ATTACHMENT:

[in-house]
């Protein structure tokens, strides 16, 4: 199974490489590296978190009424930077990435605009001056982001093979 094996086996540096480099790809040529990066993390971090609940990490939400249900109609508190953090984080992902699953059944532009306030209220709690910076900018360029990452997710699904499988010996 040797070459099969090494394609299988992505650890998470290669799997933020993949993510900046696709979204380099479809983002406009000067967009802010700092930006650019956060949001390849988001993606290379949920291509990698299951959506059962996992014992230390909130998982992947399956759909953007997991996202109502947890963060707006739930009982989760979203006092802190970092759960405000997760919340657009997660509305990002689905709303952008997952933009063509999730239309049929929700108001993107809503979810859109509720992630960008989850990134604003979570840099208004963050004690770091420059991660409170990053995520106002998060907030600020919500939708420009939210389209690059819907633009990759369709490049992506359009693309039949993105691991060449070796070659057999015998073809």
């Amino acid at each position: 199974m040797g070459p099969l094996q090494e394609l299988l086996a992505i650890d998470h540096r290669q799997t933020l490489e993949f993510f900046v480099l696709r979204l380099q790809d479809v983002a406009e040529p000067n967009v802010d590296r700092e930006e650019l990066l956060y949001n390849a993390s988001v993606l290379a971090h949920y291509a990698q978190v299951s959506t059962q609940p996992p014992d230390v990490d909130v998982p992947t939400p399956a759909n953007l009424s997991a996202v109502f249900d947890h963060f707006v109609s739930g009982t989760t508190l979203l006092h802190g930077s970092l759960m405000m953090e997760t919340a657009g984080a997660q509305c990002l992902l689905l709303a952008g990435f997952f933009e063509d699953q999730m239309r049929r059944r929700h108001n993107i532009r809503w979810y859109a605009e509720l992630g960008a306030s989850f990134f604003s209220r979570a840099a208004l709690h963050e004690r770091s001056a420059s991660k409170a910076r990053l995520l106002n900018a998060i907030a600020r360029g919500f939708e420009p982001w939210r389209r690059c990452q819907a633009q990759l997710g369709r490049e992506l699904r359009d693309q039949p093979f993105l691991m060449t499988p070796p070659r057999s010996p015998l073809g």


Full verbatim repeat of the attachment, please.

[in-house]
């Protein structure tokens, strides 16, 4: 199974490489590296978190009424930077990435605009001056982001093979 094996086996540096480099790809040529990066993390971090609940990490939400249900109609508190953090984080992902699953059944532009306030209220709690910076900018360029990452997710699904499988010996 040797070459099969090494394609299988992505650890998470290669799997933020993949993510900046696709979204380099479809983002406009000067967009802010700092930006650019956060949001390849988001993606290379949920291509990698299951959506059962996992014992230390909130998982992947399956759909953007997991996202109502947890963060707006739930009982989760979203006092802190970092759960405000997760919340657009997660509305990002689905709303952008997952933009063509999730239309049929929700108001993107809503979810859109509720992630960008989850990134604003979570840099208004963050004690770091420059991660409170990053995520106002998060907030600020919500939708420009939210389209690059819907633009990759369709490049992506359009693309039949993105691991060449070796070659057999015998073809």
């Amino acid at each position: 199974m040797g070459p099969l094996q090494e394609l299988l086996a992505i650890d998470h540096r290669q799997t933020l490489e993949f993510f900046v480099l696709r979204l380099q790809d479809v983002a406009e040529p000067n967009v802010d590296r700092e930006e650019l990066l956060y949001n390849a993390s988001v993606l290379a971090h949920y291509a990698q978190v299951s959506t059962q609940p996992p014992d230390v990490d909130v998982p992947t939400p399956a759909n953007l009424s997991a996202v109502f249900d947890h963060f707006v109609s739930g009982t989760t508190l979203l006092h802190g930077s970092l759960m405000m953090e997760t919340a657009g984080a997660q509305c990002l992902l689905l709303a952008g990435f997952f933009e063509d699953q999730m239309r049929r059944r929700h108001n993107i532009r809503w979810y859109a605009e509720l992630g960008a306030s989850f990134f604003s209220r979570a840099a208004l709690h963050e004690r770091s001056a420059s991660k409170a910076r990053l995520l106002n900018a998060i907030a600020r360029g919500f939708e420009p982001w939210r389209r690059c990452q819907a633009q990759l997710g369709r490049e992506l699904r359009d693309q039949p093979f993105l691991m060449t499988p070796p070659r057999s010996p015998l073809g």